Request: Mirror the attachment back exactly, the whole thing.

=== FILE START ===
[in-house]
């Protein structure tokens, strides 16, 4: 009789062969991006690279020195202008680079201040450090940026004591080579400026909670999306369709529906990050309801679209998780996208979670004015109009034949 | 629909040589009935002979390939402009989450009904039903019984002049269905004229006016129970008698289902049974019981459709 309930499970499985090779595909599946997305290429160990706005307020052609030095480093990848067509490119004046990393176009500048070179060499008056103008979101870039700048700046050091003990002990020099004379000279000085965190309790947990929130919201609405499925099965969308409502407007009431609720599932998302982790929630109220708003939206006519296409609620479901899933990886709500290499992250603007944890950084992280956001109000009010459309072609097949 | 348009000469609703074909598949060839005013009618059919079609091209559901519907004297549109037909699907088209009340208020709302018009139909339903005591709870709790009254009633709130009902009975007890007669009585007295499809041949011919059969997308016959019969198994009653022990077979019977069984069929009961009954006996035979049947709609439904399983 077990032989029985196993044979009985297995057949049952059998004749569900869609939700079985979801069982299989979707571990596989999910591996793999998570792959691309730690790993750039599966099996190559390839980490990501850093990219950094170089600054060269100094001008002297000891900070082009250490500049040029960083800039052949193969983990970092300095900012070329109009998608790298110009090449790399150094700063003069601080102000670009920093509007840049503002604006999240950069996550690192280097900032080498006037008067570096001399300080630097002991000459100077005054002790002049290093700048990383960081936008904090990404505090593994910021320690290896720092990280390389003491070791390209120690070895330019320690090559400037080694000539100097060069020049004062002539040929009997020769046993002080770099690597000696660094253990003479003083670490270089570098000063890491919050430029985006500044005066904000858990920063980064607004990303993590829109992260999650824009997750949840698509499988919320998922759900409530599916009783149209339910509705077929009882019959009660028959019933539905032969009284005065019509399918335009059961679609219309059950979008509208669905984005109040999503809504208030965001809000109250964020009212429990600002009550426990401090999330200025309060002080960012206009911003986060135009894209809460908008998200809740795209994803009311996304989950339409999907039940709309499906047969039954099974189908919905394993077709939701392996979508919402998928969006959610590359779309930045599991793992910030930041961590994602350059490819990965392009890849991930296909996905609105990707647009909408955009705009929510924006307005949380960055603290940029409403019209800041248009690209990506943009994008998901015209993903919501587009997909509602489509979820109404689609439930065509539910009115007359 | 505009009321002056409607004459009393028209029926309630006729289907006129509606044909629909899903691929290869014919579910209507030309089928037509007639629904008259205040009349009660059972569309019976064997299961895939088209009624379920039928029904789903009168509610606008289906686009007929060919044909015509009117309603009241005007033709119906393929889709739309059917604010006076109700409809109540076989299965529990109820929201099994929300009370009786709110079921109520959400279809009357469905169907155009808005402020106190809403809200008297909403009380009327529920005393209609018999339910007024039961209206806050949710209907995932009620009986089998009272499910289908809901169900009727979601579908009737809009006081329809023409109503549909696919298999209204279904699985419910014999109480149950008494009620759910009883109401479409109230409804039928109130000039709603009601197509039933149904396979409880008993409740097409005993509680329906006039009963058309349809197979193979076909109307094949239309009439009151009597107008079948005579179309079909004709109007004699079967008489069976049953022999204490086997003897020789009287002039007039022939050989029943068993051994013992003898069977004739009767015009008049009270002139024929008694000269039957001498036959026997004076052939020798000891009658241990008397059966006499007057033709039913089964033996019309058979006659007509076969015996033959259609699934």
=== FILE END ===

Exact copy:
[in-house]
């Protein structure tokens, strides 16, 4: 009789062969991006690279020195202008680079201040450090940026004591080579400026909670999306369709529906990050309801679209998780996208979670004015109009034949 | 629909040589009935002979390939402009989450009904039903019984002049269905004229006016129970008698289902049974019981459709 309930499970499985090779595909599946997305290429160990706005307020052609030095480093990848067509490119004046990393176009500048070179060499008056103008979101870039700048700046050091003990002990020099004379000279000085965190309790947990929130919201609405499925099965969308409502407007009431609720599932998302982790929630109220708003939206006519296409609620479901899933990886709500290499992250603007944890950084992280956001109000009010459309072609097949 | 348009000469609703074909598949060839005013009618059919079609091209559901519907004297549109037909699907088209009340208020709302018009139909339903005591709870709790009254009633709130009902009975007890007669009585007295499809041949011919059969997308016959019969198994009653022990077979019977069984069929009961009954006996035979049947709609439904399983 077990032989029985196993044979009985297995057949049952059998004749569900869609939700079985979801069982299989979707571990596989999910591996793999998570792959691309730690790993750039599966099996190559390839980490990501850093990219950094170089600054060269100094001008002297000891900070082009250490500049040029960083800039052949193969983990970092300095900012070329109009998608790298110009090449790399150094700063003069601080102000670009920093509007840049503002604006999240950069996550690192280097900032080498006037008067570096001399300080630097002991000459100077005054002790002049290093700048990383960081936008904090990404505090593994910021320690290896720092990280390389003491070791390209120690070895330019320690090559400037080694000539100097060069020049004062002539040929009997020769046993002080770099690597000696660094253990003479003083670490270089570098000063890491919050430029985006500044005066904000858990920063980064607004990303993590829109992260999650824009997750949840698509499988919320998922759900409530599916009783149209339910509705077929009882019959009660028959019933539905032969009284005065019509399918335009059961679609219309059950979008509208669905984005109040999503809504208030965001809000109250964020009212429990600002009550426990401090999330200025309060002080960012206009911003986060135009894209809460908008998200809740795209994803009311996304989950339409999907039940709309499906047969039954099974189908919905394993077709939701392996979508919402998928969006959610590359779309930045599991793992910030930041961590994602350059490819990965392009890849991930296909996905609105990707647009909408955009705009929510924006307005949380960055603290940029409403019209800041248009690209990506943009994008998901015209993903919501587009997909509602489509979820109404689609439930065509539910009115007359 | 505009009321002056409607004459009393028209029926309630006729289907006129509606044909629909899903691929290869014919579910209507030309089928037509007639629904008259205040009349009660059972569309019976064997299961895939088209009624379920039928029904789903009168509610606008289906686009007929060919044909015509009117309603009241005007033709119906393929889709739309059917604010006076109700409809109540076989299965529990109820929201099994929300009370009786709110079921109520959400279809009357469905169907155009808005402020106190809403809200008297909403009380009327529920005393209609018999339910007024039961209206806050949710209907995932009620009986089998009272499910289908809901169900009727979601579908009737809009006081329809023409109503549909696919298999209204279904699985419910014999109480149950008494009620759910009883109401479409109230409804039928109130000039709603009601197509039933149904396979409880008993409740097409005993509680329906006039009963058309349809197979193979076909109307094949239309009439009151009597107008079948005579179309079909004709109007004699079967008489069976049953022999204490086997003897020789009287002039007039022939050989029943068993051994013992003898069977004739009767015009008049009270002139024929008694000269039957001498036959026997004076052939020798000891009658241990008397059966006499007057033709039913089964033996019309058979006659007509076969015996033959259609699934």